There is no rational reason to explain why the Skelleftea, Sweden native prog chanteurs of Moon Safari aren’t international music stars. Ever since its inception in 2003, though particularly with its 2010 defining masterpiece Lover’s End, Moon Safari has purveyed a style of classic prog that’s drenched in some of the most gorgeous harmonies this side of the Beach Boys. These Swedes have many twenty-plus minute epics under their belts, but the pop appeal in their music is absolutely huge, a fact no different for Himlabacken, Vol. 1. With influences like Queen and Yes out in the forefront, this stellar collection from one of prog’s most underrated outfits offers equal measures of infectious hooks and dazzling instrumentation. Brice Ezell

5 - 1


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Riverside

Shrine of New Generation Slaves

(Inside Out)

5

Riverside
Shrine of New Generation Slaves

Visionary quartet Riverside is often considered the leading force in Polish progressive rock, and for good reason. Having released the brilliant Reality Dream trilogy (Out of Myself, Second Life Syndrome, and Rapid Eye Movement), as well as 2009’s unrelated Anno Domini High Definition, the band stood proudly as one of the most promising outfits in the genre. With Shrine of New Generation Slaves, they continued to impress. Truthfully, the record isn’t as versatile, colorful, or melodically rich as it could’ve been, which makes it feel like a successor to their EPs more than their LPs. Still, opening track “New Generation Slave” sets the stage well for the aggressive nature of the collection, while tracks like “The Depth of Self-Delusion”, “Celebrity Touch”, and “Deprived…” radiate pristine dynamic shifts, as heavy instrumentation melts into moving verses and gripping choruses. Shrine may not be one of Riverside’s best albums, but it’s still one of the choice releases of the year. Jordan Blum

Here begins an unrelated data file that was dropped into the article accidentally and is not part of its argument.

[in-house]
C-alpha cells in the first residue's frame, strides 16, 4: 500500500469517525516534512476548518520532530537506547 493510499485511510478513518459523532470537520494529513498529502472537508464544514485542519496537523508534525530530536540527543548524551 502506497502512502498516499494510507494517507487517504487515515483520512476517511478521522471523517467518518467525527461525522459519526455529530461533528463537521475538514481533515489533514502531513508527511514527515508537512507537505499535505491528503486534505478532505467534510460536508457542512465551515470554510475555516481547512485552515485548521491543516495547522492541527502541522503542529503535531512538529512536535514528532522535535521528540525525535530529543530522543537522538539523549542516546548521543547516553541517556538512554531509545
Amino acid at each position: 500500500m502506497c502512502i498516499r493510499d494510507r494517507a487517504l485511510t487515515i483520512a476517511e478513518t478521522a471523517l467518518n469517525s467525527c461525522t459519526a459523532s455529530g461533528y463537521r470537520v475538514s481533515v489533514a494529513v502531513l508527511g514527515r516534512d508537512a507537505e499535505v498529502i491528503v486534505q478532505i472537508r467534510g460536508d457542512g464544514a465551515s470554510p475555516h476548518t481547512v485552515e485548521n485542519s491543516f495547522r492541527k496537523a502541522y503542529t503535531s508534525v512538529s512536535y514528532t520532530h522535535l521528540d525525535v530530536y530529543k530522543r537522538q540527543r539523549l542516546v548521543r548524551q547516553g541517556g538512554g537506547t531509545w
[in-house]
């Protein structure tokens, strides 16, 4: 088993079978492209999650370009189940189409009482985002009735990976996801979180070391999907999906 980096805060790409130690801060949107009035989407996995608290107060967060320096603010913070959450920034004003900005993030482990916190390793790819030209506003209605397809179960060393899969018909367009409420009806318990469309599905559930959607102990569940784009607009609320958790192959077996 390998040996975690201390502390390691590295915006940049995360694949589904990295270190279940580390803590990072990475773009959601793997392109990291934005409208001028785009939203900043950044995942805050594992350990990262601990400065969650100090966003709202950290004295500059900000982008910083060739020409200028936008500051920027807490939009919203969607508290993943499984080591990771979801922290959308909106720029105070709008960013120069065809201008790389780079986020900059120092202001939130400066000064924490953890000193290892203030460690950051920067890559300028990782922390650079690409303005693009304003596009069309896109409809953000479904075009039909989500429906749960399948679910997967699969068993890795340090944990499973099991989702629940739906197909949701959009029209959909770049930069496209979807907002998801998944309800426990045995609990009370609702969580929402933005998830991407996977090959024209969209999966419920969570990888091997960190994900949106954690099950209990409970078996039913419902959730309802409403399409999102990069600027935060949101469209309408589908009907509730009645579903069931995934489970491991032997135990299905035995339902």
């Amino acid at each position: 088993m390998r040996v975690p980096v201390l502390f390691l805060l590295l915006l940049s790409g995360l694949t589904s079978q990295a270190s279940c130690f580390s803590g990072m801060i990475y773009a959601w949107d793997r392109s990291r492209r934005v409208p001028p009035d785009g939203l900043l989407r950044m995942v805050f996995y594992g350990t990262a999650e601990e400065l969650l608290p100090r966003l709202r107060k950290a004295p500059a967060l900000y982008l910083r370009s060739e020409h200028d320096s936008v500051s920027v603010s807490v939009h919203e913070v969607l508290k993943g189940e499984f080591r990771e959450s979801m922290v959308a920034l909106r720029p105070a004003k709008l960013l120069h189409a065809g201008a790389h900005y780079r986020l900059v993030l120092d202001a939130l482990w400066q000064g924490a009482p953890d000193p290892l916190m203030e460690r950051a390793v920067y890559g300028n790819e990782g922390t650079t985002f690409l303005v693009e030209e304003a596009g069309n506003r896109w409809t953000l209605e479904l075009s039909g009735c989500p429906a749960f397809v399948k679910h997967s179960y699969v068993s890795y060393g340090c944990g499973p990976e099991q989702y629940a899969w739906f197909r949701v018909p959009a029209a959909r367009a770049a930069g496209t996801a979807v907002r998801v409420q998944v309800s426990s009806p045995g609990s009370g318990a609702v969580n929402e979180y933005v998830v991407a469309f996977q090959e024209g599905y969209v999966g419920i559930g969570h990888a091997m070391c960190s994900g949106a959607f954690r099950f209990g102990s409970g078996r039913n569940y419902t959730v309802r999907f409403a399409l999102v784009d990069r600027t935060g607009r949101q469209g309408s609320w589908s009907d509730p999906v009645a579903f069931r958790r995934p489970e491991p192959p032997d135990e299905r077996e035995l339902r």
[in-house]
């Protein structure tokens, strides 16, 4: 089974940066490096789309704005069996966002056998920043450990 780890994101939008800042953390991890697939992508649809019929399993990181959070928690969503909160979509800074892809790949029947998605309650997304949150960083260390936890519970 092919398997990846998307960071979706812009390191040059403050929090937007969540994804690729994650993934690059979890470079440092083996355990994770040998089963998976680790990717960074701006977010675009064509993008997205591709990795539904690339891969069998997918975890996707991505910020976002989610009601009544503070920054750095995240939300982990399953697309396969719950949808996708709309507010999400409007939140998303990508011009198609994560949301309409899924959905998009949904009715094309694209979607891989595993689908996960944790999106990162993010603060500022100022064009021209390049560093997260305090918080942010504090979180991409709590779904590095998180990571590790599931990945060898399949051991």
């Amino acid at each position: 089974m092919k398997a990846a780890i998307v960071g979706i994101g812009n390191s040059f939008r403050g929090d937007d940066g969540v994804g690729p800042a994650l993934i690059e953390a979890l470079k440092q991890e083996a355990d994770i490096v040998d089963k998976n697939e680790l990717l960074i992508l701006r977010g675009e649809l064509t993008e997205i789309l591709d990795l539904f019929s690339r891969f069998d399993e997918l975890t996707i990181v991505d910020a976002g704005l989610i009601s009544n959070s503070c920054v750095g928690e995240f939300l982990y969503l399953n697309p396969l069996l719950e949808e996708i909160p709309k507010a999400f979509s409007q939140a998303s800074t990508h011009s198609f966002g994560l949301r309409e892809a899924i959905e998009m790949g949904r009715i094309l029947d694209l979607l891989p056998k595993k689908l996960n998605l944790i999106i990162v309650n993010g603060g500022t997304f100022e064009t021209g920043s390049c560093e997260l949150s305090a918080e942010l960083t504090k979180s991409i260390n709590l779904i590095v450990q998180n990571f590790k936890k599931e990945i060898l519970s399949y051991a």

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Ayreon

The Theory of Everything

(Inside Out)

4

Ayreon
The Theory of Everything